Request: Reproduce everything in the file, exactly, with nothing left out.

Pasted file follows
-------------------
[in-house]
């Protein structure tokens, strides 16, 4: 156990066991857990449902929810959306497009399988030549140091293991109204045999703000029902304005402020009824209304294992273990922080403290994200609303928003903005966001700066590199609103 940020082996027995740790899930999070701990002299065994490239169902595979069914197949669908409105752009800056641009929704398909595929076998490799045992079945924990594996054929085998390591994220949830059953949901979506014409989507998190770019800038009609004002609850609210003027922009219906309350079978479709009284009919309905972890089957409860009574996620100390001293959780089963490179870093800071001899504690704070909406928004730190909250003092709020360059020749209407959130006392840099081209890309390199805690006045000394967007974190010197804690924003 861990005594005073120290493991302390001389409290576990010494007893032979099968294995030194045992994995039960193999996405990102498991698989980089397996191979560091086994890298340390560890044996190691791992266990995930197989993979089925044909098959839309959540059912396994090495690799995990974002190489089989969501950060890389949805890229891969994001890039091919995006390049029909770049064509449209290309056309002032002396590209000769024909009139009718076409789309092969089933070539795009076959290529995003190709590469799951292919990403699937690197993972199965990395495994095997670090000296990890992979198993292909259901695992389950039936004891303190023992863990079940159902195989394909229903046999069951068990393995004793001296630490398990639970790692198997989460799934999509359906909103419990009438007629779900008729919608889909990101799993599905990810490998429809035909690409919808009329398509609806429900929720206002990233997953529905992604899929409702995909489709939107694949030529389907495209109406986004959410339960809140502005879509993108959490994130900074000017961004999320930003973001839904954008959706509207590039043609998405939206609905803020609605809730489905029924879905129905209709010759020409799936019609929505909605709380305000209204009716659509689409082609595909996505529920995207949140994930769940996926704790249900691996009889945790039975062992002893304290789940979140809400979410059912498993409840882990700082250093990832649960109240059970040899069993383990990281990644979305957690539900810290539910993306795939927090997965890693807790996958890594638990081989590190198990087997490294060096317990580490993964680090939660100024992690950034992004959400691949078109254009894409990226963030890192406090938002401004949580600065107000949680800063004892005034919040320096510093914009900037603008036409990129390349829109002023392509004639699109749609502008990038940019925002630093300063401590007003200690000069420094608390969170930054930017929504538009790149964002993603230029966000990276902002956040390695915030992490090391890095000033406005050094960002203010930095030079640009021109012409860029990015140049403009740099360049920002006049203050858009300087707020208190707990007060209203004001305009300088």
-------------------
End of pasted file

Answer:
[in-house]
């Protein structure tokens, strides 16, 4: 156990066991857990449902929810959306497009399988030549140091293991109204045999703000029902304005402020009824209304294992273990922080403290994200609303928003903005966001700066590199609103 940020082996027995740790899930999070701990002299065994490239169902595979069914197949669908409105752009800056641009929704398909595929076998490799045992079945924990594996054929085998390591994220949830059953949901979506014409989507998190770019800038009609004002609850609210003027922009219906309350079978479709009284009919309905972890089957409860009574996620100390001293959780089963490179870093800071001899504690704070909406928004730190909250003092709020360059020749209407959130006392840099081209890309390199805690006045000394967007974190010197804690924003 861990005594005073120290493991302390001389409290576990010494007893032979099968294995030194045992994995039960193999996405990102498991698989980089397996191979560091086994890298340390560890044996190691791992266990995930197989993979089925044909098959839309959540059912396994090495690799995990974002190489089989969501950060890389949805890229891969994001890039091919995006390049029909770049064509449209290309056309002032002396590209000769024909009139009718076409789309092969089933070539795009076959290529995003190709590469799951292919990403699937690197993972199965990395495994095997670090000296990890992979198993292909259901695992389950039936004891303190023992863990079940159902195989394909229903046999069951068990393995004793001296630490398990639970790692198997989460799934999509359906909103419990009438007629779900008729919608889909990101799993599905990810490998429809035909690409919808009329398509609806429900929720206002990233997953529905992604899929409702995909489709939107694949030529389907495209109406986004959410339960809140502005879509993108959490994130900074000017961004999320930003973001839904954008959706509207590039043609998405939206609905803020609605809730489905029924879905129905209709010759020409799936019609929505909605709380305000209204009716659509689409082609595909996505529920995207949140994930769940996926704790249900691996009889945790039975062992002893304290789940979140809400979410059912498993409840882990700082250093990832649960109240059970040899069993383990990281990644979305957690539900810290539910993306795939927090997965890693807790996958890594638990081989590190198990087997490294060096317990580490993964680090939660100024992690950034992004959400691949078109254009894409990226963030890192406090938002401004949580600065107000949680800063004892005034919040320096510093914009900037603008036409990129390349829109002023392509004639699109749609502008990038940019925002630093300063401590007003200690000069420094608390969170930054930017929504538009790149964002993603230029966000990276902002956040390695915030992490090391890095000033406005050094960002203010930095030079640009021109012409860029990015140049403009740099360049920002006049203050858009300087707020208190707990007060209203004001305009300088």